What We Already Know About the Little Princess's Life
SHE'LL INHERIT THE THRONE BEFORE A YOUNGER BROTHER
Yes, the new little princess is the "spare," not the heir, but she still has a pretty important place in the line of succession. What's more is that for the first time ever in British history, her place can't be usurped by a younger brother. Just after Prince William and Princess Kate's 2011 wedding, the British Parliament abolished primogeniture in the monarchy, which places male children ahead of their elder sisters in the line of succession.
SHE'LL BREATHE NEW LIFE INTO THE MONARCHY
Literally. It's been 25 years since the birth of Princess Eugenie, meaning it's been 25 years since the birth of the last little princess in the monarchy. With Princes Charles, William, Harry and George, we’ve got plenty of boys in Buckingham Palace – having a little girl around for the first time in decades will offer some (exciting!) variety.
SHE'LL HELP THE CAUSE FOR FEMALE EQUALITY
Around the world, people are talking about women's rights more than ever. And in a nation that's been successfully led by a woman for more than 60 years, the arrival of another female heir to the throne is cause for celebration. The birth of a baby princess is just another opportunity to get psyched about being a woman – and will hopefully have a lasting effect on the fight for gender equality.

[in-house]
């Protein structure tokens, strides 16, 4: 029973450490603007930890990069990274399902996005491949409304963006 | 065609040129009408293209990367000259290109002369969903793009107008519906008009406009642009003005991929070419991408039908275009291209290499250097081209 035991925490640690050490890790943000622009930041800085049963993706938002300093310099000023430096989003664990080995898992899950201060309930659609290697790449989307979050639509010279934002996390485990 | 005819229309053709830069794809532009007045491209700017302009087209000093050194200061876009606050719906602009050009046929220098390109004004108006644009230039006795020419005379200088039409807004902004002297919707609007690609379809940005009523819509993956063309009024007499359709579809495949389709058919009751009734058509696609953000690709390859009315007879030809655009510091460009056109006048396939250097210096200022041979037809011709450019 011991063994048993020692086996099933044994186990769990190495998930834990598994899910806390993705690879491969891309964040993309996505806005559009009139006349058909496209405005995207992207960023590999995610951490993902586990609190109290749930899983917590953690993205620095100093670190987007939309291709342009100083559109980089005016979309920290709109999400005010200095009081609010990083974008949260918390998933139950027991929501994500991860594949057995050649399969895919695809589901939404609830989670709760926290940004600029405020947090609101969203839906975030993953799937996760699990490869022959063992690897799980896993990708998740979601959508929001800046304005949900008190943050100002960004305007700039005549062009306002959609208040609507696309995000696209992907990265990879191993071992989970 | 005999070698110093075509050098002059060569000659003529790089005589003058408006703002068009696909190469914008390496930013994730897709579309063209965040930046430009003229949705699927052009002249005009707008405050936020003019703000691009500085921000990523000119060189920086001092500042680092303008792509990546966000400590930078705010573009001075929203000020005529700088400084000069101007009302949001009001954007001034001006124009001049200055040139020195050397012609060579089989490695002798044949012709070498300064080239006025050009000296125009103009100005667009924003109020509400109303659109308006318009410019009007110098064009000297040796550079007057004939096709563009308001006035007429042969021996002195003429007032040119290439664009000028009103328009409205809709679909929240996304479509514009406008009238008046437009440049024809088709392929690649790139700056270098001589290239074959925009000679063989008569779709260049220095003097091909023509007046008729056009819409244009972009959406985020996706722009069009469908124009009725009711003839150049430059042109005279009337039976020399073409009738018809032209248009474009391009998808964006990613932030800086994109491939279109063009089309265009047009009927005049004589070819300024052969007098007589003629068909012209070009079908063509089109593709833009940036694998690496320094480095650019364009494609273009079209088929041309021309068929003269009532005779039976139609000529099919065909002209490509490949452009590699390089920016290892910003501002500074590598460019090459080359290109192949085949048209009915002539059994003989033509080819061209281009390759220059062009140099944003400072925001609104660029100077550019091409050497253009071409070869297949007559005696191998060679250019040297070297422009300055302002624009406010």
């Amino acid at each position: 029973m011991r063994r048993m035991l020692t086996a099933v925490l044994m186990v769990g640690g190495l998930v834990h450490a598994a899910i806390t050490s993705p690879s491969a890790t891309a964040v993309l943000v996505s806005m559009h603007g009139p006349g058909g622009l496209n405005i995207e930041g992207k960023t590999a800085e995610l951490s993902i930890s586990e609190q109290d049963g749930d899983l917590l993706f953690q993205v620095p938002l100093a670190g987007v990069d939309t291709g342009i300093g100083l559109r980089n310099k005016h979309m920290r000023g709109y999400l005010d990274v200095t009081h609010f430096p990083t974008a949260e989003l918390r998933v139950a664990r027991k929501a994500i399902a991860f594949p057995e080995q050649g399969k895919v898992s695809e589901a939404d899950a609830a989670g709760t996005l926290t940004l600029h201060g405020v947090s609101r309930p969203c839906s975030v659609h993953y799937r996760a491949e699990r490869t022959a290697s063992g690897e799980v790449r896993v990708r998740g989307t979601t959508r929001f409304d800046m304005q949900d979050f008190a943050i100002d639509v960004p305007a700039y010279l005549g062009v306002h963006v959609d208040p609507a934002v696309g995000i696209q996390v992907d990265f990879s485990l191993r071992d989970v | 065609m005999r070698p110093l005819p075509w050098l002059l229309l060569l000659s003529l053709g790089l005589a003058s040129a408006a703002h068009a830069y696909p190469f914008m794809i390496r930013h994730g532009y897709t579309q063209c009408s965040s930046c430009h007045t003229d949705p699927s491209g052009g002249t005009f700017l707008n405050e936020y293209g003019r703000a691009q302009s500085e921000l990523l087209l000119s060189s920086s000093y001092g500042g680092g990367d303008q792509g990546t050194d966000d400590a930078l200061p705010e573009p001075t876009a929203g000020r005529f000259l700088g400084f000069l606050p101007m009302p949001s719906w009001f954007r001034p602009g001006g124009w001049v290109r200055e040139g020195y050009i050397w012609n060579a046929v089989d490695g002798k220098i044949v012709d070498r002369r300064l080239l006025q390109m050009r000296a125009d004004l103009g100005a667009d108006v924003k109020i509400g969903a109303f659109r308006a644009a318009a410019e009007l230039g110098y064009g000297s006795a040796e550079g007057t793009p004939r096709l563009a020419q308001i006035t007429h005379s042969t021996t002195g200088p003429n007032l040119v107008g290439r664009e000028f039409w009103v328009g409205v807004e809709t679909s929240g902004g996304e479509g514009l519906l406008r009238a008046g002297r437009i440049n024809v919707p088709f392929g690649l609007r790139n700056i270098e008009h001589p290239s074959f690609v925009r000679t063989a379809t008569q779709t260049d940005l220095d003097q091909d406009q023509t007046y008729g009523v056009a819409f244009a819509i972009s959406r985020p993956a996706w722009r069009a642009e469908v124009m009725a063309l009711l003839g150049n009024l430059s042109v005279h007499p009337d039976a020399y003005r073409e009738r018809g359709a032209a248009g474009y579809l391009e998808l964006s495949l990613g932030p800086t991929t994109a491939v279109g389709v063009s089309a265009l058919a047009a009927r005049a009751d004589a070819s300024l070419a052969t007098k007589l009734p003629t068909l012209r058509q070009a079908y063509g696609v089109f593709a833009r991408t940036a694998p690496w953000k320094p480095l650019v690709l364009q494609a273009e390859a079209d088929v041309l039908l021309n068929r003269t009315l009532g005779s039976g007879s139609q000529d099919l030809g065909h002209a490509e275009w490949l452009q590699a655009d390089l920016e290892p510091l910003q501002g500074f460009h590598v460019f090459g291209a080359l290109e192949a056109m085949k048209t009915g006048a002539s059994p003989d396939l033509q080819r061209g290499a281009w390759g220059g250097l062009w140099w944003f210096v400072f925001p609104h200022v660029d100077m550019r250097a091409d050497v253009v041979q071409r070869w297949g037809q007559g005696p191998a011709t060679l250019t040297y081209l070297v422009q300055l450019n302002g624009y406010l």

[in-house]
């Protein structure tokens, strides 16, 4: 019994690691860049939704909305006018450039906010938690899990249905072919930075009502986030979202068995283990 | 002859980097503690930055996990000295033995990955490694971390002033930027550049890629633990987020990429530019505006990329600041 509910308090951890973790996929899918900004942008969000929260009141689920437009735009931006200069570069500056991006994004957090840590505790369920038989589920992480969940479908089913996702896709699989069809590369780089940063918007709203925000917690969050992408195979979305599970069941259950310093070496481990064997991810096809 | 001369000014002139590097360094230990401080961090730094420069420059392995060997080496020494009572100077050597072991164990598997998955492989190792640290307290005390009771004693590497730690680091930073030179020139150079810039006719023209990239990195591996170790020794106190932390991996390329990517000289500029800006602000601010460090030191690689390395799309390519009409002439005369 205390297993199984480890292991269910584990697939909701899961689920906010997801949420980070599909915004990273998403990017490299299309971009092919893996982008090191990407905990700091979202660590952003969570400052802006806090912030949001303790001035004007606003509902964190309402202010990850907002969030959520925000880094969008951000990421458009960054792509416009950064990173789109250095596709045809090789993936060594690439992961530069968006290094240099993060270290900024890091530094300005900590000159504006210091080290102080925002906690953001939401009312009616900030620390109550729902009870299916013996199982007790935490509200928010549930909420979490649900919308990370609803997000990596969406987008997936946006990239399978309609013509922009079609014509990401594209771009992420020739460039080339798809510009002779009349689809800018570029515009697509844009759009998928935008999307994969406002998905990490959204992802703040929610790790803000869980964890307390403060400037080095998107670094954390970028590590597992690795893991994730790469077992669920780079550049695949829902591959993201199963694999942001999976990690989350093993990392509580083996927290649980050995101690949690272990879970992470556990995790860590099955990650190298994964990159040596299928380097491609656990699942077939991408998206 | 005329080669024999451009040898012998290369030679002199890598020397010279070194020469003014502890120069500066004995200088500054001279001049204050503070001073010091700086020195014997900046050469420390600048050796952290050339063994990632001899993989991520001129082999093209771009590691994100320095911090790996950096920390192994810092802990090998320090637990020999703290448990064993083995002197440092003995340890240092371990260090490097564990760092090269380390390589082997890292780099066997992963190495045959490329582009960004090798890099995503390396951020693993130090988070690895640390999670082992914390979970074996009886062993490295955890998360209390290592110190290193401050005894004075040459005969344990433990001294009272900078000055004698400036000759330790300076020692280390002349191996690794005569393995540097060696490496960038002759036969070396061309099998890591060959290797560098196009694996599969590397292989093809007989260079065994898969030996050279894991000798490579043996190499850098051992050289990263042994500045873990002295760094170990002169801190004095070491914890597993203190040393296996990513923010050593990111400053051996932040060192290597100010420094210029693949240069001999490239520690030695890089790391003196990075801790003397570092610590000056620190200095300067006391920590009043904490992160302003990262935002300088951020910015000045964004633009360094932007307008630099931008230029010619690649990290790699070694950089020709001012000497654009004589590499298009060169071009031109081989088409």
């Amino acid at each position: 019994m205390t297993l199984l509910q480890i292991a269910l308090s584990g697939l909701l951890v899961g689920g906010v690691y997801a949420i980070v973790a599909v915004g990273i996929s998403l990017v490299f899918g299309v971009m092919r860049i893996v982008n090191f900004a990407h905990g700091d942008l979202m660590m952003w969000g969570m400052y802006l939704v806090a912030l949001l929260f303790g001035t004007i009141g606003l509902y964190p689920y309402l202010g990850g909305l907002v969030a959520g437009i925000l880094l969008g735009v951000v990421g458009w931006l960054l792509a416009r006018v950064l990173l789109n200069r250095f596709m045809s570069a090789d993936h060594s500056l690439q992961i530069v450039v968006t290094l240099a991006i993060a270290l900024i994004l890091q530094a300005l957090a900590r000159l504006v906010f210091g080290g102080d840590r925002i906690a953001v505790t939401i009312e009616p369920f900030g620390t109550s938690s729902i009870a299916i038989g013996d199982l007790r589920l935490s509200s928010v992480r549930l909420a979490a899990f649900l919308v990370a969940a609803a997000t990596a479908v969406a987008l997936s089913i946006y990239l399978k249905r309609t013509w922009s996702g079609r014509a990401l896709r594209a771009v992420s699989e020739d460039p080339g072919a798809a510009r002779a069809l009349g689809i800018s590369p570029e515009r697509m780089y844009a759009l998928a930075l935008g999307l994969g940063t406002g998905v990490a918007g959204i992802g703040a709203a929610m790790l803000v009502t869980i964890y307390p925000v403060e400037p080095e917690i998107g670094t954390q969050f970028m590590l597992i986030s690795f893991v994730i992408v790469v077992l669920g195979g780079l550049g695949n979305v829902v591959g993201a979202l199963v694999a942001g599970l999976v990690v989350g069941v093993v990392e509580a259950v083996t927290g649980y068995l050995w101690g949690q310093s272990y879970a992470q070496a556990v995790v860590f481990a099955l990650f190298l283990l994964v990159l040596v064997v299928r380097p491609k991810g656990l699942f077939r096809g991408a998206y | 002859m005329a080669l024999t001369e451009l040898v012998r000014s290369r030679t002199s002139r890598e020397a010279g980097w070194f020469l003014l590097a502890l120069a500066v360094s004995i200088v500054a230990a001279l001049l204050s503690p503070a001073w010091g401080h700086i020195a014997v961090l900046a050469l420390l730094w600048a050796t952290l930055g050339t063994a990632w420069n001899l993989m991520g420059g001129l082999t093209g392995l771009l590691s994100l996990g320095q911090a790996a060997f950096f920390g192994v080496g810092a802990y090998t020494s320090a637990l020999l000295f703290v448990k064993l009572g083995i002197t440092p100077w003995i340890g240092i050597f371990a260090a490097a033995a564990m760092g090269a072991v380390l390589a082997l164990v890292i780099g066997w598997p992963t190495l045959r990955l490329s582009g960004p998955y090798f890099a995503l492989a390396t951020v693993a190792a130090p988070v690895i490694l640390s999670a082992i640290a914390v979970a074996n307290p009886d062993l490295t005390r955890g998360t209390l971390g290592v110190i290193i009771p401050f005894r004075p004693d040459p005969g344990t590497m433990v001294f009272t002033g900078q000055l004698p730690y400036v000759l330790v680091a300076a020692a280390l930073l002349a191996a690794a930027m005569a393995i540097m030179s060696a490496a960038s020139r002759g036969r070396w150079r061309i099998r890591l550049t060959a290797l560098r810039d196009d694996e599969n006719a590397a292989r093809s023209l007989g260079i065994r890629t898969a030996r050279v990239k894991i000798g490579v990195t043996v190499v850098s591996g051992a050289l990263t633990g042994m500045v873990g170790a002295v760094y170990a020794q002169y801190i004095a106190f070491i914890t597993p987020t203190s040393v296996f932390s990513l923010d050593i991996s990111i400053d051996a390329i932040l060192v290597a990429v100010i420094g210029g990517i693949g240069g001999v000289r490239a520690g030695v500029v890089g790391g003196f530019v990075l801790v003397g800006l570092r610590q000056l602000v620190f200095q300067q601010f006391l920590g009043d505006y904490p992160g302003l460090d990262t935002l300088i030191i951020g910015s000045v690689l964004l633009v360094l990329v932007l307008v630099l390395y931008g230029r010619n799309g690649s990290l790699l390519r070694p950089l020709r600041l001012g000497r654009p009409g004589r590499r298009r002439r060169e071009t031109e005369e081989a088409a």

SHE'LL BE A STYLE ICON LIKE MUM AND GRANDMA
For the past five years, we've seen "The Kate Effect" – Princess Kate's seemingly magical ability to sell out an item of clothing within minutes of wearing it – grow stronger and stronger. It's a trait Kate has passed along to her son Prince George – and there's no doubt that her daughter's fashions will be similarly coveted.
SHE REPRESENTS A SHIFT IN THE FAMILY
Remember way back in the 1500s, when Henry VIII divorced and beheaded a wife for failing to give him a son? Boy, would he have been shocked by the overwhelming public desire for Will and Kate's second-born to be a girl – even from senior royals like Prince Charles. While that ultra old-fashioned mindset was largely abandoned decades ago, it's still a lovely reminder of how far we've come.
SHE'LL BOOST THE ECONOMY
When you're a royal, a new baby isn't just good for the family – it's good for the country. Joshua Bamfield, director of the U.K.'s Centre for Retail Research, told CNBC that the second royal baby's arrival will bring a $120.4 million boost to the British economy. And a baby girl's birth will only keep that momentum going – Bamfield thinks that the retail industries are bound to see a long-term uptick (see "The Kate Effect" a few slides back) because of the little princess.